As Nazism burgeoned in Germany in the early 1930s, the aesthetic concepts Wigman had long propounded began to take on a fascistic tone. Her persistent interest in group works that combined principles of space and form now began to address the contingent realities of moving many people in patterned relation to one another. In Deutsche Tanzkunst, published in 1935, she wrote:

We German artists today are more aware of the fate of the Volk than ever before. And for all of us this time is a trial of strength, a measuring of oneself against standards that are greater than the individual is able to fathom. The call of the blood, which has involved us all, goes deep and engages the essential.

In the early years of the Third Reich, volk (folk) was not only seen as a way of grouping all Germans together, but also bespoke the Nazi belief in an enduring, absolute German essence. The Nazi cultural ministry, seeking a dance form that utilized ballet and modern dance but would be more accessible to these volk, provided Wigman with support in the form of commissions, and touted her as the bearer of authentic German expression in dance that manifested the potent combination of artistic genius and the appeal and participation of the masses, the keystones of Nazi rhetoric.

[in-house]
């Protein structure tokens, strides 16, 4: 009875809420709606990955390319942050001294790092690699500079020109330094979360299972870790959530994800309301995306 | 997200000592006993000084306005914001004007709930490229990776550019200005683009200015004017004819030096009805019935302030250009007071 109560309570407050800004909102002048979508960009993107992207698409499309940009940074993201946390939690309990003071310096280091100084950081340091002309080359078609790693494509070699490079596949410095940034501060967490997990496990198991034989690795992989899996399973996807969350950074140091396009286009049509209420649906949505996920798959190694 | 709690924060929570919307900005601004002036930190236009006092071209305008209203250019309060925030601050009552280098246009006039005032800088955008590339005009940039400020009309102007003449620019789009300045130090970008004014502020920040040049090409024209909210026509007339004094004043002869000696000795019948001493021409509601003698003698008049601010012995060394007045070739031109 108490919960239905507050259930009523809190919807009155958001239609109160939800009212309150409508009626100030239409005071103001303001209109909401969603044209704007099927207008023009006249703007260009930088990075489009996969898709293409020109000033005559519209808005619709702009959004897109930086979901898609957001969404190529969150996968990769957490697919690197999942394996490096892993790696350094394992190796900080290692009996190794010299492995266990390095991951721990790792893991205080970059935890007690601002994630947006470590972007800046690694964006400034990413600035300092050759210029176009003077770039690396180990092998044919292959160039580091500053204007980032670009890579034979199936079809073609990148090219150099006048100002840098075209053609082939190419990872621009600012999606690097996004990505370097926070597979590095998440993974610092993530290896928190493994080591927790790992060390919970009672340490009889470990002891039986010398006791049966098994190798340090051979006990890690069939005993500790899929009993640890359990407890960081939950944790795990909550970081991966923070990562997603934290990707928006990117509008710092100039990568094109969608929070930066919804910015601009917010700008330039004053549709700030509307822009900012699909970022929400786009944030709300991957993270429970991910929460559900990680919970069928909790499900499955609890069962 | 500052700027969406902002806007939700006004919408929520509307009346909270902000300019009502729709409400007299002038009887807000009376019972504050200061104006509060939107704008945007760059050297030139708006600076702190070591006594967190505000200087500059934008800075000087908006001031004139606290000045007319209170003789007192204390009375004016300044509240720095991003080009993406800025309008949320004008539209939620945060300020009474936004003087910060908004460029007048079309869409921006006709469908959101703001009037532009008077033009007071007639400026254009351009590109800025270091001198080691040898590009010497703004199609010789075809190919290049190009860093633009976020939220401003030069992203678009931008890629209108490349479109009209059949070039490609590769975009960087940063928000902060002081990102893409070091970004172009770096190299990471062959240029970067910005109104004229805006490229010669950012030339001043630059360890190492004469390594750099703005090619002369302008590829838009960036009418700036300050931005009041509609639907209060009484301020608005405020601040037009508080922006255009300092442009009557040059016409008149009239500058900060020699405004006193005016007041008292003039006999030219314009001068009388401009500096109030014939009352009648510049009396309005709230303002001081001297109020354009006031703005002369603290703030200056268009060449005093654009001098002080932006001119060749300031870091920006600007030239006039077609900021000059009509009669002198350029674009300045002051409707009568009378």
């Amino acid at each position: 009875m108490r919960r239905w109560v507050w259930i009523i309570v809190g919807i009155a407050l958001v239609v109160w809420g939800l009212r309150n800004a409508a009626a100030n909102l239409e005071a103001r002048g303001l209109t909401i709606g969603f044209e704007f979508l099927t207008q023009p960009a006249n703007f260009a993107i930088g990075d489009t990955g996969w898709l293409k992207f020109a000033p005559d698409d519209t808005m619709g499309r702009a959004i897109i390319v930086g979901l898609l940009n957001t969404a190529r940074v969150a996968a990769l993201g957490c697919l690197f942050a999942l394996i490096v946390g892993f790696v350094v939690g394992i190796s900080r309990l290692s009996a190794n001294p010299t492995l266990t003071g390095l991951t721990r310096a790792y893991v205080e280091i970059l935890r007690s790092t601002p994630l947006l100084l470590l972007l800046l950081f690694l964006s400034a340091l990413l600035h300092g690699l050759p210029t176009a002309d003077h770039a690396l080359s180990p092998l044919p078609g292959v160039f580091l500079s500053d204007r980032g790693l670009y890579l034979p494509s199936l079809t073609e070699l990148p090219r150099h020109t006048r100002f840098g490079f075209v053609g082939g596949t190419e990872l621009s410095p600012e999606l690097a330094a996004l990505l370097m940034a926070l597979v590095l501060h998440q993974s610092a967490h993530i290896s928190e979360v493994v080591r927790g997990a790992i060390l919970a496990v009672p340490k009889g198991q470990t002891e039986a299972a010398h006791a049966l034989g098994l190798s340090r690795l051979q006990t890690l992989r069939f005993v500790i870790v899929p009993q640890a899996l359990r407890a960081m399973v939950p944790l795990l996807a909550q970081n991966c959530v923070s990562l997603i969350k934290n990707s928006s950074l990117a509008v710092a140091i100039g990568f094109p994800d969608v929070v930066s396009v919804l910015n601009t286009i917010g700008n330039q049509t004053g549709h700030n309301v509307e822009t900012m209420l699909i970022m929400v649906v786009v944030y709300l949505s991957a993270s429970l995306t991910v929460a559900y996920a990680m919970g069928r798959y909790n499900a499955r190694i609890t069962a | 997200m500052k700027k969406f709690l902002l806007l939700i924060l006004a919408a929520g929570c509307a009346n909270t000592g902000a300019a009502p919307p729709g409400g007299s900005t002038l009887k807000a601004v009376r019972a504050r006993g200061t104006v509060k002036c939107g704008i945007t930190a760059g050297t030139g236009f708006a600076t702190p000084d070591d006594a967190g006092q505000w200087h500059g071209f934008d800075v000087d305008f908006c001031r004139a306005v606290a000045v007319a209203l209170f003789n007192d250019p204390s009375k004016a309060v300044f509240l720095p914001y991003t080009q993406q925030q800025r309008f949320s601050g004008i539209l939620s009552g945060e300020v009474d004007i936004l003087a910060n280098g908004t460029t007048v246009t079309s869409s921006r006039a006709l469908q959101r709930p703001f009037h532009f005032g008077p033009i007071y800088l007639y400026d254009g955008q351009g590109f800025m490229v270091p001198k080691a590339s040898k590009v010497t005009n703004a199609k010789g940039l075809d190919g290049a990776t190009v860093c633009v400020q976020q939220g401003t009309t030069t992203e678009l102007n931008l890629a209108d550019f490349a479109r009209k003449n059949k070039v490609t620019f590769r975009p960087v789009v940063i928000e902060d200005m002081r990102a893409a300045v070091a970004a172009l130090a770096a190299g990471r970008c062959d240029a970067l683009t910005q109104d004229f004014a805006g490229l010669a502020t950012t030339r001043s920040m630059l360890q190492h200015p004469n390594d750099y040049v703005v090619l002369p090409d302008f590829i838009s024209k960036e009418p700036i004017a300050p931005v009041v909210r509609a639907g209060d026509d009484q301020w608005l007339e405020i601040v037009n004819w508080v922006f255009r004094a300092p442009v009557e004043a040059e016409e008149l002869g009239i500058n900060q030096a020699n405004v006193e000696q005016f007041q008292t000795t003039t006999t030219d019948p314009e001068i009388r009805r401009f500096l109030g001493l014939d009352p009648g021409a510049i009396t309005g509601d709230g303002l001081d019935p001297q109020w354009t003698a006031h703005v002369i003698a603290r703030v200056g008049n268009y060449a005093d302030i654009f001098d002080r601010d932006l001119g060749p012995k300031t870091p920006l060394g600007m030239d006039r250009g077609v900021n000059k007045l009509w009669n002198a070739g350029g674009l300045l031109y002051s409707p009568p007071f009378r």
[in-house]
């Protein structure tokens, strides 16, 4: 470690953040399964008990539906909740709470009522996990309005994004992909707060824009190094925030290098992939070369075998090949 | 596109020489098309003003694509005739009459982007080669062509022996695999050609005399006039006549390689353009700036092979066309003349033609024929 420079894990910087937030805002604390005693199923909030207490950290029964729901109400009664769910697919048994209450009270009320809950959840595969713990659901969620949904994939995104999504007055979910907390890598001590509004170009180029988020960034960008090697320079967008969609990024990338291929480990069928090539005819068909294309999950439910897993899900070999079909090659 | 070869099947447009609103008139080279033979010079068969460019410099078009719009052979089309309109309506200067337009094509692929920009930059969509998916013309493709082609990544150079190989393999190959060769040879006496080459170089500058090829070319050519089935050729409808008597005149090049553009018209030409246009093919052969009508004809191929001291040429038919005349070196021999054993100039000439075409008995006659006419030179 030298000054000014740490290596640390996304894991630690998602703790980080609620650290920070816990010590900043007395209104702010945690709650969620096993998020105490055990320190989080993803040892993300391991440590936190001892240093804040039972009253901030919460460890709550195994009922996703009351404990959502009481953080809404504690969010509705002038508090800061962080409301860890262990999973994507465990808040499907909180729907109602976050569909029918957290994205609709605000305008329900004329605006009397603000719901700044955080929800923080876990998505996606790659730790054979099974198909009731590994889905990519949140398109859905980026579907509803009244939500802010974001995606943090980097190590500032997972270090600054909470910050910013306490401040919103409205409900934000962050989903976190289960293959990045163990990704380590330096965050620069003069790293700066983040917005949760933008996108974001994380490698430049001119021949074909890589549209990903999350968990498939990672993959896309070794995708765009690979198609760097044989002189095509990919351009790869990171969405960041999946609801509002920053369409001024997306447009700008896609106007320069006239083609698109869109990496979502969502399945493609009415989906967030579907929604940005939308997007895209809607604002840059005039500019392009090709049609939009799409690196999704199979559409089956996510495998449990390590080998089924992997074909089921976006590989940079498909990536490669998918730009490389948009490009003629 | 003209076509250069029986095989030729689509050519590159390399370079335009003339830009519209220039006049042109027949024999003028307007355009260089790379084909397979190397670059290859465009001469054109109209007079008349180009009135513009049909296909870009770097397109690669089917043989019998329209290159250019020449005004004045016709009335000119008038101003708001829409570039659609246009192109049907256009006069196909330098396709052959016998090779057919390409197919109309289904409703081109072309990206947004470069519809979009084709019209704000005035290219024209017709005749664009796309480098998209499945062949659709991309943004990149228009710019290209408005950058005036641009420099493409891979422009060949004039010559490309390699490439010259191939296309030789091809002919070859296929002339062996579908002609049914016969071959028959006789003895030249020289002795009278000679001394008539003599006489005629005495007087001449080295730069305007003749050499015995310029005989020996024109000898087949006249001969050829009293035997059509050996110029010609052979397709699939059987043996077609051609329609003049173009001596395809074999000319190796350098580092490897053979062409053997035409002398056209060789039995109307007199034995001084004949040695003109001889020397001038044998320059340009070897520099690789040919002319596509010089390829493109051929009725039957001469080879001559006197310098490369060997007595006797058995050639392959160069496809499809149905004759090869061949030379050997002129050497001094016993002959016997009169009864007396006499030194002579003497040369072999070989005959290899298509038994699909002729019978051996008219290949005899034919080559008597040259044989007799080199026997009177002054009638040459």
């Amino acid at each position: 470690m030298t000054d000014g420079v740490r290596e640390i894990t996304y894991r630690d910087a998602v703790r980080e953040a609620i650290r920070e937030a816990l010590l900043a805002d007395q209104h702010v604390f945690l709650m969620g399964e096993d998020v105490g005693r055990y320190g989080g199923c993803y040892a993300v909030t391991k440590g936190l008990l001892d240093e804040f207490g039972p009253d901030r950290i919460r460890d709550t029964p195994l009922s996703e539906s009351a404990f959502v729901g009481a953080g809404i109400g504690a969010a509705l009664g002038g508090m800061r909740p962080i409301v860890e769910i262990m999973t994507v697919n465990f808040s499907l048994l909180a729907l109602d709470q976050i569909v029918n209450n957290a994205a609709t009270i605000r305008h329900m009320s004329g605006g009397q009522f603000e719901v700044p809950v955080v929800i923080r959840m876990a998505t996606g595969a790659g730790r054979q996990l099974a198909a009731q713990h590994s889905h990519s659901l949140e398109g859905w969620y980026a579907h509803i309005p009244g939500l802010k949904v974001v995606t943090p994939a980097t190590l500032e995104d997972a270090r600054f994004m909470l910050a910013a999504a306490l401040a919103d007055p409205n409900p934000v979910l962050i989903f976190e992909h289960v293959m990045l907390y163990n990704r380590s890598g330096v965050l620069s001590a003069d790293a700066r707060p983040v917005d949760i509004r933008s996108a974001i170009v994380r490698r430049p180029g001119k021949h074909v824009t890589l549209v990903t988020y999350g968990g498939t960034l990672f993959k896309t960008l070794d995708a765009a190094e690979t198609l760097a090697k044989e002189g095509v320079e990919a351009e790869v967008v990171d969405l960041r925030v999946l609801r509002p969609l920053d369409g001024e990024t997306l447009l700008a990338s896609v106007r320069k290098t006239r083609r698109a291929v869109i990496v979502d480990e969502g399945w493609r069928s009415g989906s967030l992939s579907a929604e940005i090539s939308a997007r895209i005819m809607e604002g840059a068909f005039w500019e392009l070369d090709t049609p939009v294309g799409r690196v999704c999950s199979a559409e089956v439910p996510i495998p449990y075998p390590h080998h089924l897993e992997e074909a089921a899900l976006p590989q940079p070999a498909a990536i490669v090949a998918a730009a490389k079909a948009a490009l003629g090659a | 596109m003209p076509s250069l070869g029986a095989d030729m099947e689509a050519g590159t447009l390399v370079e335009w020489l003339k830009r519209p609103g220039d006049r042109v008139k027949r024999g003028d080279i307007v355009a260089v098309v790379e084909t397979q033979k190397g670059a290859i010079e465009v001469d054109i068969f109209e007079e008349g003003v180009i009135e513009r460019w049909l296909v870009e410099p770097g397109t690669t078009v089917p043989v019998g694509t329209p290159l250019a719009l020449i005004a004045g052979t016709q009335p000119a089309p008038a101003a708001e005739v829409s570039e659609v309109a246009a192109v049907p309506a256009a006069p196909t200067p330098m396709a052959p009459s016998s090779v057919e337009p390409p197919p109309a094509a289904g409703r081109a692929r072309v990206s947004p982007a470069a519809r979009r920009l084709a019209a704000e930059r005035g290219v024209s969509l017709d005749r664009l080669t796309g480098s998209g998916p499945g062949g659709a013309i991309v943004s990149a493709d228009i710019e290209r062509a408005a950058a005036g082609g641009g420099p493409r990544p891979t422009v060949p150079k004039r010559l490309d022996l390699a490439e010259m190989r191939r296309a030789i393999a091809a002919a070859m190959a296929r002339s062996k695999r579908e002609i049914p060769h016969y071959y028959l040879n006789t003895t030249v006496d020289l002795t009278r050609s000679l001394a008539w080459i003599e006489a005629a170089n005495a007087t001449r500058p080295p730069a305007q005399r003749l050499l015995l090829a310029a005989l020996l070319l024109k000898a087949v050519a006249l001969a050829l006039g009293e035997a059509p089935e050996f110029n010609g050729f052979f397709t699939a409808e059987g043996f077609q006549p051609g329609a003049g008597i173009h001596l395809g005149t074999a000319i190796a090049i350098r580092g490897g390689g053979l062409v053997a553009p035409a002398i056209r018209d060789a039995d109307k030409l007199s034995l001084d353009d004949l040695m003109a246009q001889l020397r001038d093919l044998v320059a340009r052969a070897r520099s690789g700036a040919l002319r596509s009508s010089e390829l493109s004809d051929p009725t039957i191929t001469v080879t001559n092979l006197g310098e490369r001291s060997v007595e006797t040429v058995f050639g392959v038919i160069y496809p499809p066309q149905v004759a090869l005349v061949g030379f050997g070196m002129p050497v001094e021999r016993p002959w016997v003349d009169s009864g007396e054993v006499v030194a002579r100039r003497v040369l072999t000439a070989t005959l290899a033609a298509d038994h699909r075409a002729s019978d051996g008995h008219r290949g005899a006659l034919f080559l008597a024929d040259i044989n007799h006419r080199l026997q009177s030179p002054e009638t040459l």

In 1936, Wigman's collaboration reached its pinnacle when she joined Palucca, Kreutzberg and Dorothee Günther in choreographing "Olympic Youth" for the 1936 Berlin Olympics. Adolf Hitler wanted the Olympics and the accompanying International Dance Festival to be a spectacle of Aryan superiority and Germanic force. Olympic Youth realized his goals in orchestrating 10,000 young Germans through patterns eerily showcasing a unified mass. In New York, after dancers with leftist political leanings arranged a boycott of the Mary Wigman School because of Wigman's seeming acquiescence to Nazism, Hanya Holm renamed it the Hanya Holm School of Dance and even dropped "choric classes" in favor of focusing more on individual technique than the group work that was so instrumental to Wigman's ideas.